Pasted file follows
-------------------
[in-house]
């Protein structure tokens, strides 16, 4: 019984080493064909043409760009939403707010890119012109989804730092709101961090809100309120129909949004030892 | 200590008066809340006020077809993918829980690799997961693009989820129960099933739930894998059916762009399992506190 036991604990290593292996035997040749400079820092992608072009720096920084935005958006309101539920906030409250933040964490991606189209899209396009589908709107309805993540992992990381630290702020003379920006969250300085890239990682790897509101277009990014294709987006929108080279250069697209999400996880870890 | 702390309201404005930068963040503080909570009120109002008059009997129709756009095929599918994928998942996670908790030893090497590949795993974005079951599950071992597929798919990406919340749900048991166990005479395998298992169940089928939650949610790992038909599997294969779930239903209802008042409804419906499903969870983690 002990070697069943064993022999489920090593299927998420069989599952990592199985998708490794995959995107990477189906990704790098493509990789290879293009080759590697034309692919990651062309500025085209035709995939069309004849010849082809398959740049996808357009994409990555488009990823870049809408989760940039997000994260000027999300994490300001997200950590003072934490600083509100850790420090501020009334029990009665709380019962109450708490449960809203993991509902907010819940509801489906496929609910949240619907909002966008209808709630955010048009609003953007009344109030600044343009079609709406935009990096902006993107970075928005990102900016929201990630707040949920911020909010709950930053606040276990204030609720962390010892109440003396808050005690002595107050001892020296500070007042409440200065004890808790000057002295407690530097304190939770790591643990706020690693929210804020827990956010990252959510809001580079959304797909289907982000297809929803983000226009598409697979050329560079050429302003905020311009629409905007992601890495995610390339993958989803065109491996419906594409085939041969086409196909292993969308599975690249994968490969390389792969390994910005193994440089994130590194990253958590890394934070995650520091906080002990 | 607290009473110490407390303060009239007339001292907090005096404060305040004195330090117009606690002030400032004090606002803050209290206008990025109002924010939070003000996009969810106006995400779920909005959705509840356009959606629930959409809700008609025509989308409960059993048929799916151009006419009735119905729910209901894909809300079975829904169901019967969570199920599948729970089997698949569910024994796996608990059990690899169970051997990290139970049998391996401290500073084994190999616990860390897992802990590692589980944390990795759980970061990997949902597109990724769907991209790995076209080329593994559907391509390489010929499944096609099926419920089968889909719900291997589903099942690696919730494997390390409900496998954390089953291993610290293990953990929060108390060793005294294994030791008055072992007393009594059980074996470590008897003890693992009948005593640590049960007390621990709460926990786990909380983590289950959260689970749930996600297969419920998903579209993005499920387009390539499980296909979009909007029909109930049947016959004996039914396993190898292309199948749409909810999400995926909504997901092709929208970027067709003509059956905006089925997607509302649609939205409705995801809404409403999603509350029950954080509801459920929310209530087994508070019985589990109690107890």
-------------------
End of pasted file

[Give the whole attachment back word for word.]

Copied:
[in-house]
């Protein structure tokens, strides 16, 4: 019984080493064909043409760009939403707010890119012109989804730092709101961090809100309120129909949004030892 | 200590008066809340006020077809993918829980690799997961693009989820129960099933739930894998059916762009399992506190 036991604990290593292996035997040749400079820092992608072009720096920084935005958006309101539920906030409250933040964490991606189209899209396009589908709107309805993540992992990381630290702020003379920006969250300085890239990682790897509101277009990014294709987006929108080279250069697209999400996880870890 | 702390309201404005930068963040503080909570009120109002008059009997129709756009095929599918994928998942996670908790030893090497590949795993974005079951599950071992597929798919990406919340749900048991166990005479395998298992169940089928939650949610790992038909599997294969779930239903209802008042409804419906499903969870983690 002990070697069943064993022999489920090593299927998420069989599952990592199985998708490794995959995107990477189906990704790098493509990789290879293009080759590697034309692919990651062309500025085209035709995939069309004849010849082809398959740049996808357009994409990555488009990823870049809408989760940039997000994260000027999300994490300001997200950590003072934490600083509100850790420090501020009334029990009665709380019962109450708490449960809203993991509902907010819940509801489906496929609910949240619907909002966008209808709630955010048009609003953007009344109030600044343009079609709406935009990096902006993107970075928005990102900016929201990630707040949920911020909010709950930053606040276990204030609720962390010892109440003396808050005690002595107050001892020296500070007042409440200065004890808790000057002295407690530097304190939770790591643990706020690693929210804020827990956010990252959510809001580079959304797909289907982000297809929803983000226009598409697979050329560079050429302003905020311009629409905007992601890495995610390339993958989803065109491996419906594409085939041969086409196909292993969308599975690249994968490969390389792969390994910005193994440089994130590194990253958590890394934070995650520091906080002990 | 607290009473110490407390303060009239007339001292907090005096404060305040004195330090117009606690002030400032004090606002803050209290206008990025109002924010939070003000996009969810106006995400779920909005959705509840356009959606629930959409809700008609025509989308409960059993048929799916151009006419009735119905729910209901894909809300079975829904169901019967969570199920599948729970089997698949569910024994796996608990059990690899169970051997990290139970049998391996401290500073084994190999616990860390897992802990590692589980944390990795759980970061990997949902597109990724769907991209790995076209080329593994559907391509390489010929499944096609099926419920089968889909719900291997589903099942690696919730494997390390409900496998954390089953291993610290293990953990929060108390060793005294294994030791008055072992007393009594059980074996470590008897003890693992009948005593640590049960007390621990709460926990786990909380983590289950959260689970749930996600297969419920998903579209993005499920387009390539499980296909979009909007029909109930049947016959004996039914396993190898292309199948749409909810999400995926909504997901092709929208970027067709003509059956905006089925997607509302649609939205409705995801809404409403999603509350029950954080509801459920929310209530087994508070019985589990109690107890």